Quill and Quire

Kevin Connolly

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Working overtime

When Kevin Connolly invites me into the east Toronto home that he shares with novelist Gil Adamson, he immediately apologizes for the state of the place. The couple moved in months ago, but boxes remain unpacked, new paint has just been applied, and renovations are still underway. (Connolly recently laid down new flooring for a basement library.) The bustle’s not terribly surprising, however, when you consider how pleasantly hectic the 45-year-old poet’s life has become.

Connolly has a new book of poems out this April, Revolver, but this spring will also see the release of a slew of other titles that he’s had a hand in. As the unofficial poetry editor at Coach House Books, he edited the house’s three spring poetry titles: Jordan Scott’s Blert, Jen Currin’s Hagiography, and R.M. Vaughan’s Troubled. For ECW Press, he’s handled a variety of projects, everything from In Loving Memory, Lori Horton’s memoir (which he ghostwrote), to editing wrestling titles. He edits YA titles for Lorimer. For Anansi, he’s worked on Derek McCormack’s Christmas Days.

Connolly was an editor before he was a poet, and he’s been a longtime force in Toronto’s small press scene. With fellow York grad and playwright Jason Sherman, he co-founded the now-defunct Toronto literary quarterly What!, which published from 1985 to 1993. That litmag was influential and, at the time, largely unique, giving voice to a new generation – Patricia Seaman, Ken Sparling, Daniel Jones, Stuart Ross – and, even more importantly, putting Canadian writing in an international context by publishing it alongside work by Mark Richard, Mary Gaitskill, and A.S. Byatt. What! was the Brick of its day, albeit more low-rent, scrappy, and iconoclastic. “There was a vacuum,” Connolly says of the literary scene at the time. “Everything was really parochial. Everything was much smaller. There were some younger people just starting to produce things, but the older crowd ceased to be interested in local writing – they were all busy becoming famous novelists.”

Sherman and Lynn Crosbie then became part of the Coach House editorial board, and, in 1995, the press brought out Connolly’s first book, the surrealist Asphalt Cigar. Toronto alt-weekly eye hired Connolly as a full-time editor and writer in 1998, and he produced poetry, theatre, and food columns. By 2004, however, he was feeling burnt out – such jobs have a definite stale date, he contends – and left. To pay the bills, he stumbled into book editing: “It found me more than anything; if I had to hustle, I wouldn’t get anywhere.”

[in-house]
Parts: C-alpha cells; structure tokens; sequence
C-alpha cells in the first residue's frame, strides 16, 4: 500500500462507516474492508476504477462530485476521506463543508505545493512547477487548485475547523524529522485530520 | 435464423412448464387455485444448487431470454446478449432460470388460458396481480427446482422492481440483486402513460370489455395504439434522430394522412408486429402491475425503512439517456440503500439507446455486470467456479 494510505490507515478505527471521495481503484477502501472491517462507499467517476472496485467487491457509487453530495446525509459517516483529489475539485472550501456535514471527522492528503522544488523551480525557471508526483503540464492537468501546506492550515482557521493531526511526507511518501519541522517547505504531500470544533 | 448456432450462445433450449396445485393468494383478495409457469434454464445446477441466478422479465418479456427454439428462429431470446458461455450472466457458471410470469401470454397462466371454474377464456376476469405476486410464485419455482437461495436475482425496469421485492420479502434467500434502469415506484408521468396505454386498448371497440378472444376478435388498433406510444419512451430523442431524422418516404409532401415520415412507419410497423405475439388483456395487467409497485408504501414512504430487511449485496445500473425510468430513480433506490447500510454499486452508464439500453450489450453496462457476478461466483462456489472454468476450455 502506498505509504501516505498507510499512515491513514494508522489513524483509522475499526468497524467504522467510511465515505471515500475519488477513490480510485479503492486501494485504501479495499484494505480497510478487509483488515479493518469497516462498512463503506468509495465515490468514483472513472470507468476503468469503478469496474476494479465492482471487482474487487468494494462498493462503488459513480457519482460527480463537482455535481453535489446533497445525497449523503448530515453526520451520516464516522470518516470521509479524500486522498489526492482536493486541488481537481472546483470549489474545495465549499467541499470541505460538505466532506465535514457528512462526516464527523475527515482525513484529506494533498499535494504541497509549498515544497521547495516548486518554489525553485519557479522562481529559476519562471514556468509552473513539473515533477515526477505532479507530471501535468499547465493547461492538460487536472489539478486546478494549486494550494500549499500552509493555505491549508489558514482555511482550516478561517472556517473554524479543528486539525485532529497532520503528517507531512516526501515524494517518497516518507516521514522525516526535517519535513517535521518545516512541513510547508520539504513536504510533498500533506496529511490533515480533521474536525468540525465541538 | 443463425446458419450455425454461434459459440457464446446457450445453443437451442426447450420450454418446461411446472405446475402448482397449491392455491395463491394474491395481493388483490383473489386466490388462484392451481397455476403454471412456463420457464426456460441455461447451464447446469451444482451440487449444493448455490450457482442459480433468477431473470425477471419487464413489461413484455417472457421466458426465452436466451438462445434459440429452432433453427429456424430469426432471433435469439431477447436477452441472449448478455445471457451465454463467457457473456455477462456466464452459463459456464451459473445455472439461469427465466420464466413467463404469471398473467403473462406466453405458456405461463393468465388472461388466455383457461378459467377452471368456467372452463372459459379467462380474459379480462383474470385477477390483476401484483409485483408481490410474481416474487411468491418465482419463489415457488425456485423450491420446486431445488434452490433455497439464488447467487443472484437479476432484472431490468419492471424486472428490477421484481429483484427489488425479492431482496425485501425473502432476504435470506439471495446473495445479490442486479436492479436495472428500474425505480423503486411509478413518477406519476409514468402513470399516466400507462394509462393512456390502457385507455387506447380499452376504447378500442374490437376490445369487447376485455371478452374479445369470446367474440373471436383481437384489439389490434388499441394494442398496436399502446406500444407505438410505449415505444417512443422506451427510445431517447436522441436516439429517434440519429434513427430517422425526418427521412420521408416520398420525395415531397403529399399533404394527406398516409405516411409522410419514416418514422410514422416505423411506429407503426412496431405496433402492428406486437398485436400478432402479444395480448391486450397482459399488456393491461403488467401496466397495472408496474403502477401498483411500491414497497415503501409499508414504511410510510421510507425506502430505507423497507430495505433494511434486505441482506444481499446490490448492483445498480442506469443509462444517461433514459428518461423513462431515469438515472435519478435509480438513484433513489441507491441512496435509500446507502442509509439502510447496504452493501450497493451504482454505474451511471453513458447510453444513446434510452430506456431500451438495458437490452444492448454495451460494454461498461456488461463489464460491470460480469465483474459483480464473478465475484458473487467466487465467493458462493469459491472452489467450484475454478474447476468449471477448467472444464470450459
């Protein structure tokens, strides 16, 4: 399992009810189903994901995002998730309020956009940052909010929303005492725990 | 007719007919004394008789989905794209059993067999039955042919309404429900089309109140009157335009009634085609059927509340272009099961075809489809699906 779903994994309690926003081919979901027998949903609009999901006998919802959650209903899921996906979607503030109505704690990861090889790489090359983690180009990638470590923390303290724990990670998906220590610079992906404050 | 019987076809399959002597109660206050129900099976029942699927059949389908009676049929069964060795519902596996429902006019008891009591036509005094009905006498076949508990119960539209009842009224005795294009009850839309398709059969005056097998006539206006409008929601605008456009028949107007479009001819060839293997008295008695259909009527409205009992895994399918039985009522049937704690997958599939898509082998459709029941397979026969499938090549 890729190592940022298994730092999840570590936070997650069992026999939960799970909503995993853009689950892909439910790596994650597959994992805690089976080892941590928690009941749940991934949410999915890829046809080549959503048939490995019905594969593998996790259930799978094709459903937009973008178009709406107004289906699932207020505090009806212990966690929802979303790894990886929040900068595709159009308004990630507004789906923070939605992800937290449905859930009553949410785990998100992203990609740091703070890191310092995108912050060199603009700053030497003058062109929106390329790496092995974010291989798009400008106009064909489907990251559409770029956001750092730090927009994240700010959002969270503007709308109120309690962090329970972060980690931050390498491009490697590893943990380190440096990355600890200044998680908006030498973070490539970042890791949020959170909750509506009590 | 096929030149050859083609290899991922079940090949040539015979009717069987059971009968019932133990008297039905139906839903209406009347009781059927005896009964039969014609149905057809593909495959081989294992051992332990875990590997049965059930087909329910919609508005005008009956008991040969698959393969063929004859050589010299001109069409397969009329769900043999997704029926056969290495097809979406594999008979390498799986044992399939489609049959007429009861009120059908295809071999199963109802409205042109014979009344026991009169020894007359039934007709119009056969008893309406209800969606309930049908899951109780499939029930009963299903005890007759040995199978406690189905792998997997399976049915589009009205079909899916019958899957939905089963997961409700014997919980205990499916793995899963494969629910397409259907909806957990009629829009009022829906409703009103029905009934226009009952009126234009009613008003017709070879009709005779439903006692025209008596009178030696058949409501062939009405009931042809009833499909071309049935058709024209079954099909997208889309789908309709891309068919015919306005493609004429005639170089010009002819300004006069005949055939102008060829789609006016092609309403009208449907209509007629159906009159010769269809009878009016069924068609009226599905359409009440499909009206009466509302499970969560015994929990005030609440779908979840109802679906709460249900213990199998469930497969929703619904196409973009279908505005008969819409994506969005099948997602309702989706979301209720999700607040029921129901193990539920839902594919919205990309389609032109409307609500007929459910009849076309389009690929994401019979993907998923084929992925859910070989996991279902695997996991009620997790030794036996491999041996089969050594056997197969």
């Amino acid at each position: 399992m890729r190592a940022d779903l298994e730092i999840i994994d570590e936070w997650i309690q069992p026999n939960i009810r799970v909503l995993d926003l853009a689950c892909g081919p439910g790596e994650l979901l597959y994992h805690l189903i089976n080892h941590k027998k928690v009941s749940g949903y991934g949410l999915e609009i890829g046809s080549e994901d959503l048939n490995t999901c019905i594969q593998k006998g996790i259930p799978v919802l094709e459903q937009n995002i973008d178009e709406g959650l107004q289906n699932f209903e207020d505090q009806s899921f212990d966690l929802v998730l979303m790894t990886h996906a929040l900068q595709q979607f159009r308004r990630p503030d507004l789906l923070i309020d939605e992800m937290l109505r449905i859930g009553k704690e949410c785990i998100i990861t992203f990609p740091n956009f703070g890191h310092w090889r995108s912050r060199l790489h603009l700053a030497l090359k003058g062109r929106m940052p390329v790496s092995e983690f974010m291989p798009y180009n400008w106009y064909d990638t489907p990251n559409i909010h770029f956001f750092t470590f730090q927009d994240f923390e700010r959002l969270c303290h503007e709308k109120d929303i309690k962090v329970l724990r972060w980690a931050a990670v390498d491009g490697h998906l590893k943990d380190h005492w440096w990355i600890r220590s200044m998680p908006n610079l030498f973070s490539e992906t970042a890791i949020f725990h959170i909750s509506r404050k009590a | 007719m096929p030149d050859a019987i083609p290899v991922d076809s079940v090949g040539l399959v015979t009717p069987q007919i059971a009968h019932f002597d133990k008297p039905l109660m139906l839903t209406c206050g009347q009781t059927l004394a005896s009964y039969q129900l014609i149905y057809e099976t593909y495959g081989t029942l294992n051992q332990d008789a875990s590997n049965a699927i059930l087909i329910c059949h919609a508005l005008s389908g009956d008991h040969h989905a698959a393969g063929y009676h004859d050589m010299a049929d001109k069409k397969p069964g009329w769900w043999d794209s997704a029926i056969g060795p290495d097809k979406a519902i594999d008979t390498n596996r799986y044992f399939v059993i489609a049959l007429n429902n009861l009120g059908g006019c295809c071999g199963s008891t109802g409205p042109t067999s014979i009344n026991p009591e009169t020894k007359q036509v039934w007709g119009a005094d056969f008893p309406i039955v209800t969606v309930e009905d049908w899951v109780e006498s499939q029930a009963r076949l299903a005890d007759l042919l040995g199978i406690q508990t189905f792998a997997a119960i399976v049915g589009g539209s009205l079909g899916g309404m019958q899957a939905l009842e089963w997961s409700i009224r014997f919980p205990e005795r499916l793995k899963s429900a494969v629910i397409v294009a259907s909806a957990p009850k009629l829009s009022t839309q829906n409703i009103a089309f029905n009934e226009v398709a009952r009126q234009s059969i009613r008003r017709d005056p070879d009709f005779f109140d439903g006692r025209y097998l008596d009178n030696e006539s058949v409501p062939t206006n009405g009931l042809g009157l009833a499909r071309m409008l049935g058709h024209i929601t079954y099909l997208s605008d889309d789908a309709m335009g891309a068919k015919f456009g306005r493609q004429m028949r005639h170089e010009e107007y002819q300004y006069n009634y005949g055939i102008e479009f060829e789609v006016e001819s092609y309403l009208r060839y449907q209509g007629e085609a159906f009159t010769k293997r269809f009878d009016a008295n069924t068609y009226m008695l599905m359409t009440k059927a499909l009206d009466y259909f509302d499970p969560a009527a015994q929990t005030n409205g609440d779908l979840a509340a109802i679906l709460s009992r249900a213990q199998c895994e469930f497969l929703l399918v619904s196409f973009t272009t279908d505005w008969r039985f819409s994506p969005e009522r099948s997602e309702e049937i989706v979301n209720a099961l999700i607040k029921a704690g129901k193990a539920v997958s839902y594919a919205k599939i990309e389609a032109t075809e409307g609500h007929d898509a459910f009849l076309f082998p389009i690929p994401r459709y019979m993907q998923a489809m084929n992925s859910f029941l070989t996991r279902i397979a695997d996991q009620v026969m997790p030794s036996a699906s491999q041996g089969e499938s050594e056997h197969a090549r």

He began his tenure at Coach House with Margaret Christakos’s Sooner in 2005. Senior editor Alana Wilcox had been trying to lure Connolly back to the press for years. “Kevin’s got an open and erudite mind,” she says. “He’s very respectful of a diversity of aesthetics.” Connolly’s experience as a journalist helped in this regard as well: “There’s nothing harder for a writer or an editor than to recognize merit in a work you don’t have an immediate affinity for,” he says. “But if you want to be a good critic, you have to be able to do that.”

Such respect is reflected in Revolver, a collection of 45 poems, each of which is radically different – in form, tone, and subject – from the ones preceding or following it. Connolly says the book’s variety was simply a way for him to write after the “claustrophobia” of his last collection, the Trillium Award-winning Drift (Anansi, 2005). He’s says he’s energized about the state of poetry, though he’s also trying his hand at fiction for the first time. He has no plans to return to criticism or journalism, however.

Connolly praises his Anansi editor, poet Ken Babstock, for his keen judgment, and he’s similarly sanguine when asked how his editing career informs his own writing: “For a writer, it certainly doesn’t hurt to look, with care and intelligence, at other people’s work. You can read a book by Karen Solie and be inspired by it. But if you actually edit it, you get an even richer experience.”